The whole parade gets crazy theatrical, with music, floats, dancers, and more. It also takes place on the same day as Family Day at Hyde Park, where you can continue the spirited fun by watching Irish step dance performances, live baking demonstrations, and more. St. Patrick himself might even show up.
But, well, if you’re looking for more fun beyond the family oriented stuff, there’s plenty of debauchery to be had. Try P.J. Gallagher’s Irish Pub, The Wild Rover, or The Porterhouse Irish Pub. Have a green beer. Drink some Guinness.
#6 – Boston
Boston is the United States’ most Irish state, with nearly a quarter of residents claiming Irish descent. They even have their own Irish heritage trail, with 20 sites along the way. To be sure, you can hear the Irish accent in the Bostonian accent! All the fun happens in South Boston, where “Southie” hosts one of the most epic parades you’ll ever see: bagpipes, dancers, party-goers, and more. And it all lasts for HOURS.
After the parade, the fun begins. Head to Durgin Park for some traditional Irish fare, and then go in search of Guinness. You won’t have to wander far.
#7 – Cabo Roig, Spain
For something really unexpected and offbeat, head to Cabo Roig, Spain. This holiday hotspot is home to Spain’s biggest St. Patrick’s Day parade, and if you’re going to celebrate the occasion, perhaps it’s a good idea to do it somewhere warm… right? You can spend the morning at a beach, and then take in the parade! There is usually a large number of marching bands, motorcyclists, and even Irish government officials.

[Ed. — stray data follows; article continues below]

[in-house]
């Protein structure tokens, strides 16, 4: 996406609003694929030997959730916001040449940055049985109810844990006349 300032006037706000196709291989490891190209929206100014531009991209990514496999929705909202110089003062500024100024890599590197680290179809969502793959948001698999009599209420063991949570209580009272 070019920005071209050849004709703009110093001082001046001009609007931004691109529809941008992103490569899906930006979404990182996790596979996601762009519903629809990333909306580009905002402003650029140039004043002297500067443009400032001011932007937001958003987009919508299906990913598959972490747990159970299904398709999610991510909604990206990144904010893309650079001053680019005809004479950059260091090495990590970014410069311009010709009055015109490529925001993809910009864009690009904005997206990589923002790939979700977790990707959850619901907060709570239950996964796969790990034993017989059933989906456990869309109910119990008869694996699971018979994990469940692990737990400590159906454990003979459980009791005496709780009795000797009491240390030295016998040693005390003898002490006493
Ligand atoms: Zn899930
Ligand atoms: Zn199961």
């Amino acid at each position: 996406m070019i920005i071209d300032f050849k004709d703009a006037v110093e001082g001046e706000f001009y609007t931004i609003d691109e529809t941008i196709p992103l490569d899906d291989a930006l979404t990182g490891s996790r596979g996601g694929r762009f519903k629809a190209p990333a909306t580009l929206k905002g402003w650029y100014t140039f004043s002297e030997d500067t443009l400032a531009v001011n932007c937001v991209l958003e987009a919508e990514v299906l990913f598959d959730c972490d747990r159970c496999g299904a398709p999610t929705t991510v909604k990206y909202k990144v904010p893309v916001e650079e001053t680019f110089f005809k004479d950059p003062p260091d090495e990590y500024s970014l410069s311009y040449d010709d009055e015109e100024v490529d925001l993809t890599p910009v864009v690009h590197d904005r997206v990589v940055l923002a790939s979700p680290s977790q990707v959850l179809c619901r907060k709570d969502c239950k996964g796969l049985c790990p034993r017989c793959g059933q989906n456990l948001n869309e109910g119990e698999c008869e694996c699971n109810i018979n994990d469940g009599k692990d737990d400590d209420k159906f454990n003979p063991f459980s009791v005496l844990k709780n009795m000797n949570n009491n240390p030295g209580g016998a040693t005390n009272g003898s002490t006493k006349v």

Once the parade is over, things get crazy. It’s like Spanish culture fused with Irish, so you’ll start drinking Guinness at an outdoor fiesta that includes karaoke, contests, fireworks, and even flamenco dancers. Seriously.
#8 – New York City
It would appear that the United States REALLY loves their St. Patrick’s Day festivities, because our final recommendation is New York City. The country IS founded on immigration, after all… and we’re pretty sure there ISN’T a single holiday that isn’t celebrated somewhere in NYC.
NYC’s St. Patrick’s Day parade is apparently the world’s largest, although Dublin may have something to say about that. It attracts more than 2 million spectators every year, and lasts for nearly six whole hours. It’s also led by an impressive military unit, making it a bit more unique compared to the others. AND there are no cars or floats — everything is done on foot.